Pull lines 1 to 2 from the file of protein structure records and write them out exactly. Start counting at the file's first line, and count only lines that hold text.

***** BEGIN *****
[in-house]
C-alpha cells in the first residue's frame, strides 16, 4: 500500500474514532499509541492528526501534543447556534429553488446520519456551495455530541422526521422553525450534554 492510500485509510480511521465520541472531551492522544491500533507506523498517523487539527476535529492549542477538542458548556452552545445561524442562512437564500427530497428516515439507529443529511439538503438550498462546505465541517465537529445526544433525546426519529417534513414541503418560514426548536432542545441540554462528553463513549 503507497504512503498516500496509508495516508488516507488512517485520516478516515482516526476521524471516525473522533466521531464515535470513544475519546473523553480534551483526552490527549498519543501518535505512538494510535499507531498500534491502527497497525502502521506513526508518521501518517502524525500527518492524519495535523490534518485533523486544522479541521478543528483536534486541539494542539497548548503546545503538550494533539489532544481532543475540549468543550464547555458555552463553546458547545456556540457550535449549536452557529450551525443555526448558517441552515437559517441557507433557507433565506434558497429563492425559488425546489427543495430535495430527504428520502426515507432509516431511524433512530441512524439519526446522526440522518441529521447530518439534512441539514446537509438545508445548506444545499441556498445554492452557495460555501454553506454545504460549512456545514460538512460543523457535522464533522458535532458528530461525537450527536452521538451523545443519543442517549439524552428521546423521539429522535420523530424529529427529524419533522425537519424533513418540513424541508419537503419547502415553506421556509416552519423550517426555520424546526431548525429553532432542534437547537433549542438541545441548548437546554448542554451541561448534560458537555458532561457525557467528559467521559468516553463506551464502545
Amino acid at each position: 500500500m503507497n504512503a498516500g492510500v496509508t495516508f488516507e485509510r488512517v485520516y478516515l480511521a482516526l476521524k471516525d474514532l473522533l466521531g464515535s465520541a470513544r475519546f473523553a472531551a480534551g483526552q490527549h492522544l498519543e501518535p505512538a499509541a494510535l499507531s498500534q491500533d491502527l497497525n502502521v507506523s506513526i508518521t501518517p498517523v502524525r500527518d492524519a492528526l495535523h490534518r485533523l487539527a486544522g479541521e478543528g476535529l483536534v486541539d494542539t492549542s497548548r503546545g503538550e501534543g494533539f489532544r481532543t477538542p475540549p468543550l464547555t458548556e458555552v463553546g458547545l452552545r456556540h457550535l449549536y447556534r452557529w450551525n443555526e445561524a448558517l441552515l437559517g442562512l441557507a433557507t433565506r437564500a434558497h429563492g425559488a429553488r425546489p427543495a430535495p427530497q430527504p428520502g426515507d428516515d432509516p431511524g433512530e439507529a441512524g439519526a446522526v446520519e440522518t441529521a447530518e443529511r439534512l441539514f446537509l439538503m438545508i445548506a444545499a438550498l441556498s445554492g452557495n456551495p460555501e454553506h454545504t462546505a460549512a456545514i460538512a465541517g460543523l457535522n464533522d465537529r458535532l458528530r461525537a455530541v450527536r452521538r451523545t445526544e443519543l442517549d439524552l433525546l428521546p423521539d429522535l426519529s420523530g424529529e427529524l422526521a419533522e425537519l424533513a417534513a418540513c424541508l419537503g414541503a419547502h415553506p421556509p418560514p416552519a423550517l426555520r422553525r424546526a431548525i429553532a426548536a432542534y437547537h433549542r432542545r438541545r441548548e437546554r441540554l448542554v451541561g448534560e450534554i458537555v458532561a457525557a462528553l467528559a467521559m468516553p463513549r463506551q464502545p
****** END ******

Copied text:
[in-house]
C-alpha cells in the first residue's frame, strides 16, 4: 500500500474514532499509541492528526501534543447556534429553488446520519456551495455530541422526521422553525450534554 492510500485509510480511521465520541472531551492522544491500533507506523498517523487539527476535529492549542477538542458548556452552545445561524442562512437564500427530497428516515439507529443529511439538503438550498462546505465541517465537529445526544433525546426519529417534513414541503418560514426548536432542545441540554462528553463513549 503507497504512503498516500496509508495516508488516507488512517485520516478516515482516526476521524471516525473522533466521531464515535470513544475519546473523553480534551483526552490527549498519543501518535505512538494510535499507531498500534491502527497497525502502521506513526508518521501518517502524525500527518492524519495535523490534518485533523486544522479541521478543528483536534486541539494542539497548548503546545503538550494533539489532544481532543475540549468543550464547555458555552463553546458547545456556540457550535449549536452557529450551525443555526448558517441552515437559517441557507433557507433565506434558497429563492425559488425546489427543495430535495430527504428520502426515507432509516431511524433512530441512524439519526446522526440522518441529521447530518439534512441539514446537509438545508445548506444545499441556498445554492452557495460555501454553506454545504460549512456545514460538512460543523457535522464533522458535532458528530461525537450527536452521538451523545443519543442517549439524552428521546423521539429522535420523530424529529427529524419533522425537519424533513418540513424541508419537503419547502415553506421556509416552519423550517426555520424546526431548525429553532432542534437547537433549542438541545441548548437546554448542554451541561448534560458537555458532561457525557467528559467521559468516553463506551464502545